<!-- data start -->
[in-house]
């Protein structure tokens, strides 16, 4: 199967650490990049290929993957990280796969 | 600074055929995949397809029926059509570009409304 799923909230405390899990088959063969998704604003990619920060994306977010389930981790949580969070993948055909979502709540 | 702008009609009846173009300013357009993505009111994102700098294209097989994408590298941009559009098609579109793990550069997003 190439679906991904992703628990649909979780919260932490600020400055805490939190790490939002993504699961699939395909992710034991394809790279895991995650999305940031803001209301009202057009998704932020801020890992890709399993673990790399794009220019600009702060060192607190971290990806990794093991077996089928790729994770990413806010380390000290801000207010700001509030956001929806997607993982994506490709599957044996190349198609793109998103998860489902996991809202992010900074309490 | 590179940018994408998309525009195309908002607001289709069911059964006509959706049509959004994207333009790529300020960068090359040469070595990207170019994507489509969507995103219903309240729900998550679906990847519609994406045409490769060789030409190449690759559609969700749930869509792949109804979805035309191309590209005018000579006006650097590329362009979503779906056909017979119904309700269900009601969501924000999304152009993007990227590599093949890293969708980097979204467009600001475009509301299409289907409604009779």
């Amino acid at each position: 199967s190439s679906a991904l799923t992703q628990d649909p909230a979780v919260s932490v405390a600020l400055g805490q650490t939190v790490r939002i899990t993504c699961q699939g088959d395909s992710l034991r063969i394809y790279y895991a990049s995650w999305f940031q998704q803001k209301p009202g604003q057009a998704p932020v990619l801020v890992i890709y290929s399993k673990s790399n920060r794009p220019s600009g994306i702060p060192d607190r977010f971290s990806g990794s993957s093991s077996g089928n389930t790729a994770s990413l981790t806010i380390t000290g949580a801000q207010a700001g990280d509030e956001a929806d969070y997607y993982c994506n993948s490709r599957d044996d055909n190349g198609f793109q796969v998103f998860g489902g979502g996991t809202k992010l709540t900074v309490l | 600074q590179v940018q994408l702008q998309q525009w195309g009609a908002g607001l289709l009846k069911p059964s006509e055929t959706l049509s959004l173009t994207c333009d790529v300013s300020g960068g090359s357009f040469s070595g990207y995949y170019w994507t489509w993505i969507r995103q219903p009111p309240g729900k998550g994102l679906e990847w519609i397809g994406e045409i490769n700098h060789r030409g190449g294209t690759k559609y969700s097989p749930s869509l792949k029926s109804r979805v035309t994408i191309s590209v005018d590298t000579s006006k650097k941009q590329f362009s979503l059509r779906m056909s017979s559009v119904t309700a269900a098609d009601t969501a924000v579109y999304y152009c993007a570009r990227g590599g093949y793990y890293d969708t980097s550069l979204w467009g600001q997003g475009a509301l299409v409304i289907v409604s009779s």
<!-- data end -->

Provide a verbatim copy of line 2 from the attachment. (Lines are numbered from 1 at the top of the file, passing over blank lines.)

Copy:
């Protein structure tokens, strides 16, 4: 199967650490990049290929993957990280796969 | 600074055929995949397809029926059509570009409304 799923909230405390899990088959063969998704604003990619920060994306977010389930981790949580969070993948055909979502709540 | 702008009609009846173009300013357009993505009111994102700098294209097989994408590298941009559009098609579109793990550069997003 190439679906991904992703628990649909979780919260932490600020400055805490939190790490939002993504699961699939395909992710034991394809790279895991995650999305940031803001209301009202057009998704932020801020890992890709399993673990790399794009220019600009702060060192607190971290990806990794093991077996089928790729994770990413806010380390000290801000207010700001509030956001929806997607993982994506490709599957044996190349198609793109998103998860489902996991809202992010900074309490 | 590179940018994408998309525009195309908002607001289709069911059964006509959706049509959004994207333009790529300020960068090359040469070595990207170019994507489509969507995103219903309240729900998550679906990847519609994406045409490769060789030409190449690759559609969700749930869509792949109804979805035309191309590209005018000579006006650097590329362009979503779906056909017979119904309700269900009601969501924000999304152009993007990227590599093949890293969708980097979204467009600001475009509301299409289907409604009779």